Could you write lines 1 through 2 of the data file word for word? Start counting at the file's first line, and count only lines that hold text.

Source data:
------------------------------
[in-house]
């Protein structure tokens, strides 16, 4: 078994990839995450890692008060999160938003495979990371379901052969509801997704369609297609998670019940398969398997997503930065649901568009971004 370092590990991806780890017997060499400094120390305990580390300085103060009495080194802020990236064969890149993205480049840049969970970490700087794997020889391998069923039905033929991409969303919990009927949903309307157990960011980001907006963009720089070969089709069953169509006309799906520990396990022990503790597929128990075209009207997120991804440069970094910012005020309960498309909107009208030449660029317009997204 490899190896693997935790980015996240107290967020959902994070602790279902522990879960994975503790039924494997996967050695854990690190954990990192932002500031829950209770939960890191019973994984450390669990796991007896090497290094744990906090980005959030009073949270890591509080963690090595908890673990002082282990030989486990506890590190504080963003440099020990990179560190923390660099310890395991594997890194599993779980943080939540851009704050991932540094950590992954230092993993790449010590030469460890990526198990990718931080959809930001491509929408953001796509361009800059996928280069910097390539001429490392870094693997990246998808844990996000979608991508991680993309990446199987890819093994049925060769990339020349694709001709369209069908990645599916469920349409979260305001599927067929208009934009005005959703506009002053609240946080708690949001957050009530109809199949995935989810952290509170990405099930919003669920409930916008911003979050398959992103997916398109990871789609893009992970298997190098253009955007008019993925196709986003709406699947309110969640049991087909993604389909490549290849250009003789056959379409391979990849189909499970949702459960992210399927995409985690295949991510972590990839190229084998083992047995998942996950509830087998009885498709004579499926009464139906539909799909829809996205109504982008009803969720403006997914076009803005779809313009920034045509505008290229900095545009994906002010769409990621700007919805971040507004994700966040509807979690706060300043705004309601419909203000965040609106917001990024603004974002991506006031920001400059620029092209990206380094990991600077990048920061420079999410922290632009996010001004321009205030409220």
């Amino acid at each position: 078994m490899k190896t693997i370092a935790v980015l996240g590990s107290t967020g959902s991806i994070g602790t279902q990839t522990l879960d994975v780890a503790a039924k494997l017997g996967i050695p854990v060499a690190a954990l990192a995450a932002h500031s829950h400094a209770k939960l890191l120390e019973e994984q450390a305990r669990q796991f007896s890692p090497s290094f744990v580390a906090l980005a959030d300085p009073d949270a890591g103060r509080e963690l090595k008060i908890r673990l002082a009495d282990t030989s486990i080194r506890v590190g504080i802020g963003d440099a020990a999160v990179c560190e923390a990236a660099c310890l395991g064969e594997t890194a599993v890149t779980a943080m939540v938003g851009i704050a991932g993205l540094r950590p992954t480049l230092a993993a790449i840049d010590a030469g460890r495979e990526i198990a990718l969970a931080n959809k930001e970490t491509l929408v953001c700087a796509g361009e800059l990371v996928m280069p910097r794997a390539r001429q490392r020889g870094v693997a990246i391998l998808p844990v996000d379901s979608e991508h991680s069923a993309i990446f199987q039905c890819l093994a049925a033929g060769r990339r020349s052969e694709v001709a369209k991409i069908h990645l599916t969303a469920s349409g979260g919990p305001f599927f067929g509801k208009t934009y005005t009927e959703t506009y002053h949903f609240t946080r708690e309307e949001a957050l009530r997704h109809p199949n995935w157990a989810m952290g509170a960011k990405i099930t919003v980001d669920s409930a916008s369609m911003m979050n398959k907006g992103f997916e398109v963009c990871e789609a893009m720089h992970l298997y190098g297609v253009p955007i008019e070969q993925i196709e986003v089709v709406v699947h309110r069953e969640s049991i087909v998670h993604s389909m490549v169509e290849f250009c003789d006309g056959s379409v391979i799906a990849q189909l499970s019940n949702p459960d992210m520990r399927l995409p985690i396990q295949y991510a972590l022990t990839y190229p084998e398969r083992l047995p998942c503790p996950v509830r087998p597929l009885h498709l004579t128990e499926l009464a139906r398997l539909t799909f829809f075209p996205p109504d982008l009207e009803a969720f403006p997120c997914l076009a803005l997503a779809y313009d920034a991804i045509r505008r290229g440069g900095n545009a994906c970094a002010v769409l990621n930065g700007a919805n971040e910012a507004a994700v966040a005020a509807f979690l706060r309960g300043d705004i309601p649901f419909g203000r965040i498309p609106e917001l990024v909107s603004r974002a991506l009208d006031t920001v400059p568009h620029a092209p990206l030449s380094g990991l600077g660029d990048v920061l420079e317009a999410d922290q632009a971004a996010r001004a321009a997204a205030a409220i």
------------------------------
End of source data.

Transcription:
[in-house]
């Protein structure tokens, strides 16, 4: 078994990839995450890692008060999160938003495979990371379901052969509801997704369609297609998670019940398969398997997503930065649901568009971004 370092590990991806780890017997060499400094120390305990580390300085103060009495080194802020990236064969890149993205480049840049969970970490700087794997020889391998069923039905033929991409969303919990009927949903309307157990960011980001907006963009720089070969089709069953169509006309799906520990396990022990503790597929128990075209009207997120991804440069970094910012005020309960498309909107009208030449660029317009997204 490899190896693997935790980015996240107290967020959902994070602790279902522990879960994975503790039924494997996967050695854990690190954990990192932002500031829950209770939960890191019973994984450390669990796991007896090497290094744990906090980005959030009073949270890591509080963690090595908890673990002082282990030989486990506890590190504080963003440099020990990179560190923390660099310890395991594997890194599993779980943080939540851009704050991932540094950590992954230092993993790449010590030469460890990526198990990718931080959809930001491509929408953001796509361009800059996928280069910097390539001429490392870094693997990246998808844990996000979608991508991680993309990446199987890819093994049925060769990339020349694709001709369209069908990645599916469920349409979260305001599927067929208009934009005005959703506009002053609240946080708690949001957050009530109809199949995935989810952290509170990405099930919003669920409930916008911003979050398959992103997916398109990871789609893009992970298997190098253009955007008019993925196709986003709406699947309110969640049991087909993604389909490549290849250009003789056959379409391979990849189909499970949702459960992210399927995409985690295949991510972590990839190229084998083992047995998942996950509830087998009885498709004579499926009464139906539909799909829809996205109504982008009803969720403006997914076009803005779809313009920034045509505008290229900095545009994906002010769409990621700007919805971040507004994700966040509807979690706060300043705004309601419909203000965040609106917001990024603004974002991506006031920001400059620029092209990206380094990991600077990048920061420079999410922290632009996010001004321009205030409220």